Moderate-severe hot flashes significantly increase depression risk
A new study of more than 2,000 perimenopausal and menopausal women showed that moderate-severe vasomotor symptoms (hot flashes or night sweats) were an independent and significant risk factor for moderate-severe depression. Researchers explored the controversial link between hot flashes and depressive symptoms by focusing on more severe forms of both conditions and concluding that there is likely a common underlying cause, as reported in an article published in Journal of Women's Health.
Data presented in the article entitled "Moderate-Severe Vasomotor Symptoms Are Associated with Moderate-Severe Depressive Symptoms," demonstrate that among a group of women ages 40-65, those with moderate-severe hot flashes were significantly more likely to have moderate-severe depression than women with no or mild vasomotor symptoms. Roisin Worsley, MBBS, Robin Bell, PhD, Pragya Gartoulla, Penelope Robinson, and Susan Davis, MBBS, Monash University, Melbourne, Australia, found hot flashes, depressive symptoms, and use of antidepressant medication to be common in the age range of women included in the study. The researchers also examined whether or not moderate-severe depression was associated with a greater likelihood of psychotropic medication use, smoking, or binge drinking at least once a week.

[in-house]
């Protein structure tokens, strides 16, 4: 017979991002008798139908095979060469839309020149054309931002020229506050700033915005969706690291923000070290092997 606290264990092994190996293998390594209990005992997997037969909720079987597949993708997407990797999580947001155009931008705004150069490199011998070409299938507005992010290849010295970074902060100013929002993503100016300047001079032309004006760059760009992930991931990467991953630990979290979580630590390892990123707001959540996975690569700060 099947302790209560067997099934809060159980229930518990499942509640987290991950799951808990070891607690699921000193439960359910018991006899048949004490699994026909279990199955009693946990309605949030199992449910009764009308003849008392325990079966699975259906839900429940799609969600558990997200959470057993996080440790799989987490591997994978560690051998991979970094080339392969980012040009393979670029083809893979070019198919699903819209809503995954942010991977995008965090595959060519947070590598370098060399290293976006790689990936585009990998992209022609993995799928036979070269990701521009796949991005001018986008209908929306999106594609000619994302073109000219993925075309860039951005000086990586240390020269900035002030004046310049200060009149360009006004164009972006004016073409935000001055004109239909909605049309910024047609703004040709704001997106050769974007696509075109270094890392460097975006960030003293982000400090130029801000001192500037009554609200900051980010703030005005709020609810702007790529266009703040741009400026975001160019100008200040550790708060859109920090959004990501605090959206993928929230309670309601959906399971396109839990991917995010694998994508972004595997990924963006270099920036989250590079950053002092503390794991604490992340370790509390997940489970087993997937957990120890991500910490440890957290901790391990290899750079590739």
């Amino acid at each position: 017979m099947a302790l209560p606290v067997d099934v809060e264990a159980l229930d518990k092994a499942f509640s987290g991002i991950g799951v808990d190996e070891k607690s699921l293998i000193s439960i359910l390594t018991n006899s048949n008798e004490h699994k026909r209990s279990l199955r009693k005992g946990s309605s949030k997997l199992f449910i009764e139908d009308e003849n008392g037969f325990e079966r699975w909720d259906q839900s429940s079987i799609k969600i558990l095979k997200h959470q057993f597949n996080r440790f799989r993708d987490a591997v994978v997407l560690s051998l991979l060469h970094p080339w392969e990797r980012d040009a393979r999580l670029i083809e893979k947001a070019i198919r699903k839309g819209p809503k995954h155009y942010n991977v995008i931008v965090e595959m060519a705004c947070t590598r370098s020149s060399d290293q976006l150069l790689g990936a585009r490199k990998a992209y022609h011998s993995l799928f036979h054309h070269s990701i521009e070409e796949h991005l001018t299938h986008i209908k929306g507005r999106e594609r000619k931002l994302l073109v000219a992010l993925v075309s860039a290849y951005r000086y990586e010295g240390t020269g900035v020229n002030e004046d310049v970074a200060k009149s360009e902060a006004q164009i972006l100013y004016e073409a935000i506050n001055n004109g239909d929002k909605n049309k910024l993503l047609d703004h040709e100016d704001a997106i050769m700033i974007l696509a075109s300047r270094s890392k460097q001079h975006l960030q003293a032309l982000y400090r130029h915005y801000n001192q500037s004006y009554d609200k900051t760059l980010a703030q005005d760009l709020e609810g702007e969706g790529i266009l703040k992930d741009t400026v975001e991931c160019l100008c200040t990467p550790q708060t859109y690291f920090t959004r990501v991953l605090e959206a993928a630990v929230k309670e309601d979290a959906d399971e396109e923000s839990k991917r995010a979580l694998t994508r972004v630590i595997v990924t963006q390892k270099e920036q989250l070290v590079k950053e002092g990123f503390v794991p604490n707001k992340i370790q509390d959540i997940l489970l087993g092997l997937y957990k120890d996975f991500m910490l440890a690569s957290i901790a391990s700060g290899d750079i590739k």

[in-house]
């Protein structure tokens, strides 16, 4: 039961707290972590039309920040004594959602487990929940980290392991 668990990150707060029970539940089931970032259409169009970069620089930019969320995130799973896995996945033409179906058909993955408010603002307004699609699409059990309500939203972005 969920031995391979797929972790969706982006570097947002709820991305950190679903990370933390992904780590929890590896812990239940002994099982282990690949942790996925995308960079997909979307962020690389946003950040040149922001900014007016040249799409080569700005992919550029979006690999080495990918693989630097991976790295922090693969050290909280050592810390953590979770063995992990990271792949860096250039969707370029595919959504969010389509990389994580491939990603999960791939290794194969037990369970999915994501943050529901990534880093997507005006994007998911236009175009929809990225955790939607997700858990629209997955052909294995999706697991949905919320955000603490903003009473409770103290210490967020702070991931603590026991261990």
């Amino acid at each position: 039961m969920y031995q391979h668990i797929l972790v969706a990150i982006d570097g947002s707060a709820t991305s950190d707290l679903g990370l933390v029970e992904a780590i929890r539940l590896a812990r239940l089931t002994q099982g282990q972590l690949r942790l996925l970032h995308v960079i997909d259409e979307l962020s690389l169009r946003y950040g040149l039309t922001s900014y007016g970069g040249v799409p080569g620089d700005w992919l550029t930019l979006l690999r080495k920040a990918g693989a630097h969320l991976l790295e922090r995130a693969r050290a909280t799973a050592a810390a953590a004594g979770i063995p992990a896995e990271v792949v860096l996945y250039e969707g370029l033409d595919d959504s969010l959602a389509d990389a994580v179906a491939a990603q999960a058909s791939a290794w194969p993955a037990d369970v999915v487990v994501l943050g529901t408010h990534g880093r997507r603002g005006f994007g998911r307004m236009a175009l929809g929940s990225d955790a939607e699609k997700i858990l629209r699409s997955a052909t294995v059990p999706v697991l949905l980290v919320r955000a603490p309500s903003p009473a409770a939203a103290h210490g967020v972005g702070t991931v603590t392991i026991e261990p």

"The results of this study shed further light on therapeutic findings, with both anti-depressant medication and estrogen therapy having the potential to improve hot flashes and mood," says Susan G. Kornstein, MD, Editor-in-Chief of Journal of Women's Health, Executive Director of the Virginia Commonwealth University Institute for Women's Health, Richmond, VA, and President of the Academy of Women's Health.